Students discuss the benefits of practicing time management during finals week

By Madilyn Cianci, Staff Writer

Owen Boccabella, a junior bioengineering major, creates a study schedule for the last three weeks of the semester to make sure he’s staying on top of his work. 

“I have reminders for assignments on my phone so I can just check them off,” Boccabella said. “I’ve been doing the same setup for two years and it’s worked pretty well.”

Research from the University of Missouri shows that college students who manage their time well perform better in their classes, have a greater work-life balance and experience less work overload. These practices are common throughout Pitt campus as students buckle down on final projects, papers and exams. 

Assignments can become difficult to track as the semester comes to a close, so practicing time management is effective for completing work and maintaining a strong mental health during a stressful time. 

Bella Quattrucci, a sophomore marketing major, said she plans out every day so she can better manage her finals workload. 

“This morning I sat down and wrote everything I wanted to do and the classes I had today,” Quattrucci said. “I tried to block everything out so I could plan when I wanted to do everything.” 

For Quattrucci, managing time includes how long it takes to travel to and from campus and even extends to timing out her meals. She said packing food to eat between her study breaks at Hillman Library helps her use her time more efficiently. 

Quattrucci prefers to work in Hillman during the final weeks of the semester because the social environment of the ground floor motivates her to complete all her work. 

“I think working with friends is motivating because you can sit down and work together, get food together and come back and work, and that really has helped me stay longer and enjoy studying more,” Quattrucci said. 

According to Quattrucci, her time management skills allow for “really appreciated” downtime when her work is complete. She said scheduling time for herself helps her work better because she knows she will go home at the end of the day to enjoy her free time.

“If I want to watch an episode [of a show] or do an activity, then I know I need to do this amount of work — and that motivates me to do more,” Quattrucci said. 

Bella Campo, a sophomore film and media critical studies major, said she’s “not doing too bad” because she manages her time in advance of finals.

“I’ve managed to space out my work throughout the past week and I have a plan going into next week, so I know what I’m doing now and I know when everything needs to be done,” Campo said.

According to Campo, her planner helps her manage her entire schedule. Every Sunday, she writes all the assignments, due dates and plans she has for the upcoming week. This isn’t the only method she uses to track her final schoolwork — Campo said she utilizes spreadsheets and checklists to stay on top of her assignments. 

“I have a spreadsheet and a checklist on my computer, and also my planner,” Campo said. “So I’m never not aware of what’s ahead of me.”

Although Campo understands what her schedule entails, the lack of study locations on campus makes it difficult for her to find a place to work. She said she planned to go to the Frick Fine Arts Library on Sunday morning because she finds the quiet atmosphere more productive, but all of the doors were locked.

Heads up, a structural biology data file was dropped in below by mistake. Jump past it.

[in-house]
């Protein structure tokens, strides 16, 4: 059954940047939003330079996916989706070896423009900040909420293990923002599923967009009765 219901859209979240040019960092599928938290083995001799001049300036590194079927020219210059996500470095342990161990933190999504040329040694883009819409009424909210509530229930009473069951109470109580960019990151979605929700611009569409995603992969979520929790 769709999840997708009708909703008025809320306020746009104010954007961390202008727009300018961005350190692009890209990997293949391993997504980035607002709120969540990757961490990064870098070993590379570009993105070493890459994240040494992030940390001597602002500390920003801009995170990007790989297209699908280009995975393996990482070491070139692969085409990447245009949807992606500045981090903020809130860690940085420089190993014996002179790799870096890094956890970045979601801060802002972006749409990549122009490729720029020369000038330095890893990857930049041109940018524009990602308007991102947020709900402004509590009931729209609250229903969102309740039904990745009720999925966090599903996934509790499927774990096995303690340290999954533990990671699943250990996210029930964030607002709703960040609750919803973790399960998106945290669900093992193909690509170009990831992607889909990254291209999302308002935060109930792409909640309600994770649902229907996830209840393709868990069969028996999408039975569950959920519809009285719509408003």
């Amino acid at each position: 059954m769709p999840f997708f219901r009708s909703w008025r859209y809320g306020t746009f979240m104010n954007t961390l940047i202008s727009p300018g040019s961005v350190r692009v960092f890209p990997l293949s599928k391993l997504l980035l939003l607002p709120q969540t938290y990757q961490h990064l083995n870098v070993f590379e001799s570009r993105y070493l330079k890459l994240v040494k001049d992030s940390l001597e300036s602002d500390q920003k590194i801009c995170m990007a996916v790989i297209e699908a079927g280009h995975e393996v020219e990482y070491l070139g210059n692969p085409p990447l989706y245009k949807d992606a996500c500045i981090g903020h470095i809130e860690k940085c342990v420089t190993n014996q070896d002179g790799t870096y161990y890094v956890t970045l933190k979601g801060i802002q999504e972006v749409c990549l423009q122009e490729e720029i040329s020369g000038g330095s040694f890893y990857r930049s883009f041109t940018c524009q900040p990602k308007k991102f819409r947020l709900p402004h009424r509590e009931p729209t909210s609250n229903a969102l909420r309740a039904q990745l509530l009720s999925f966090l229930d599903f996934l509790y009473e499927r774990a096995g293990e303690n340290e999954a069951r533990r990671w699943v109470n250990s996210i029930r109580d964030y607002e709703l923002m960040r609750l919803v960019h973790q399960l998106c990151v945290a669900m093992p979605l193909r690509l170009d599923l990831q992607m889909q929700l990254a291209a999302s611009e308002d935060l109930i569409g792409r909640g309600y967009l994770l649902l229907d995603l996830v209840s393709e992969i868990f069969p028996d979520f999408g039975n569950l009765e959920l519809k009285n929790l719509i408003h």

Because Frick was closed, Campo said she went to the Cathedral of Learning and found it filled with people attending the Nationality and Intercultural Exchange Program’s Holiday Open House for the Nationality and Heritage Rooms. Campo said a lot of students work in the Cathedral on Sundays, so it frustrated her that the open house was held at a time where students need rooms to study in. 

Faheem Hussain, a junior neuroscience and economics double major, said he and his friends visited four different locations on campus in search of a study spot. 

“We tried the Union, Cathy is bad and we’ve just checked out Posvar.” Hussain said. 

Hussain and his friends came to Hillman as a last resort, but finding a spot in the library was more difficult than the previous buildings they checked out. 

“[Hillman] is the worst one, I don’t even know why we tried,” Hussain said. 

There are a variety of study spaces available ranging from Hillman and the Cathedral to the Frick Fine Arts Library, William Pitt Union, Posvar Hall and dining locations across campus, as well as Oakland locations like the Carnegie Library. Students can also find available open classrooms in the academic space reservation system.

As students take on a heavy workload during these final weeks, they appreciate that professors are understanding of their hectic schedules.

Gaurav Badhan, a junior neuroscience and anthropology double major, said most of his professors decided to opt out of finals and assign final projects and papers instead. 

“It’s easier because I’ve had more time to prepare for it before I start studying for finals,” Badhan said. 

Boccabella said one of his professors offered to move their final to one of the last available time slots and accommodate students who are having a stressful experience managing their finals workload. He said this hasn’t been easy for instructors to do, but it has helped him and other students in his class. 

According to Campo, not all professors understand the amount of work students have in their other classes and are assigning more than students can handle. 

“I have one professor who assigned a 15-page paper and I’m like, ‘You do know we have other classes, right?’” Campo said. “And then I have one professor who asked what format we want for our final. I appreciate it a lot.”